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Hill Visa-Law
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More on Baseball in Cuba and Human Trafficking
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US isn't going to end the embargo and "normalize" relations with the Castro regime to make it easier for Cuban ballplayers to make it to the big leagues. But there are actions the government and MLB can take together to eliminate some incentives for corruption in the process. 
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Time for the USG and MLB to work together to fix this.
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And kudos to the Phillies!
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Will Baseball return to Montreal after losing the Expos to Washington, DC in 2005?  Not likely but it's possible!
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February 25: At Boston College Law School participating in a panel discussion of visa and immigration issues affecting Cuban baseball players in the United States.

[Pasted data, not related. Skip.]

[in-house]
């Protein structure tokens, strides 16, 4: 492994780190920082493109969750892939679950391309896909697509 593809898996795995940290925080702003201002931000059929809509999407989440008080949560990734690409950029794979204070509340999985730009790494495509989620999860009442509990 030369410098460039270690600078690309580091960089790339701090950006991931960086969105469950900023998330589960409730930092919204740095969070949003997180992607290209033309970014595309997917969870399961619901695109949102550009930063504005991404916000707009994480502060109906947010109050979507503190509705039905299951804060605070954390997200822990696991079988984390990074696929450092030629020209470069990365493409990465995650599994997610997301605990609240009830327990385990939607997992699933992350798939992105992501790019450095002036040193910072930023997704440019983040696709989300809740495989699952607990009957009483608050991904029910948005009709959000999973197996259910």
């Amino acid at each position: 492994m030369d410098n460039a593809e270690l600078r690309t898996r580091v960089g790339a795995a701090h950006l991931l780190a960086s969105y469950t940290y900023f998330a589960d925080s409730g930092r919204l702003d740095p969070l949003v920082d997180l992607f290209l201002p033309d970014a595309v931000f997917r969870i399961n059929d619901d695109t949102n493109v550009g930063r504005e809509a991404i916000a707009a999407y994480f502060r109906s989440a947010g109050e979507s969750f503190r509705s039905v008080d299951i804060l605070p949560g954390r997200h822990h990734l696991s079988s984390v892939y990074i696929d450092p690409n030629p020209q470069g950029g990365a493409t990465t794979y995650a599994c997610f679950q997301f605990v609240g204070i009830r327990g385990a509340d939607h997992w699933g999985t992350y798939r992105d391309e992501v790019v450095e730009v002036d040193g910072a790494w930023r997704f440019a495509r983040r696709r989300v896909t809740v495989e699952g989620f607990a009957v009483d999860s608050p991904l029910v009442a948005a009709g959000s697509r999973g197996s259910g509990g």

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Senator Rubio's remarks in response to the nonsense professed by his colleague on return from Havana were forthright and compelling.  Coincidentally, on the same day I participated as a panelist  at Boston College Law School addressing immigration issues affecting Cuban baseball players in the United States.  I see little hope for change in the forseeable future.  Faced with severe restrictions on liberty imposed by a deteriorating but still brutal totalitarian regime, these players see no choice other than to risk their lives and futures by hiring low-life smugglers to "guide" them on the treacherous journey to freedom so they can pursue their life dreams of playing in the major leagues - and, yes, of being enormously compensated for their talent.  Labeled as "defectors" in the media and branded as "traitors"
in Cuba, they make the untenable choice to leave families behind facing uncertain dangers in the hope that they will one day be reunited to live their lives in freedom.   While there may be little the US government can do in Havana to encourage Cuban athletes to pursue a career in our professional sports leagues, there are changes we can make to our immigration and visa laws that will make the rules for Cubans conform with those for other international players as well as to facilitate their reunification with family members left behind.
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George Will clearly understands the complexities of immigration reform. GOP leaders must unite behind a common vision, force Dems to accept responsible compromise and move legislation.  Uphill battle but it is in the national interest of the United States.
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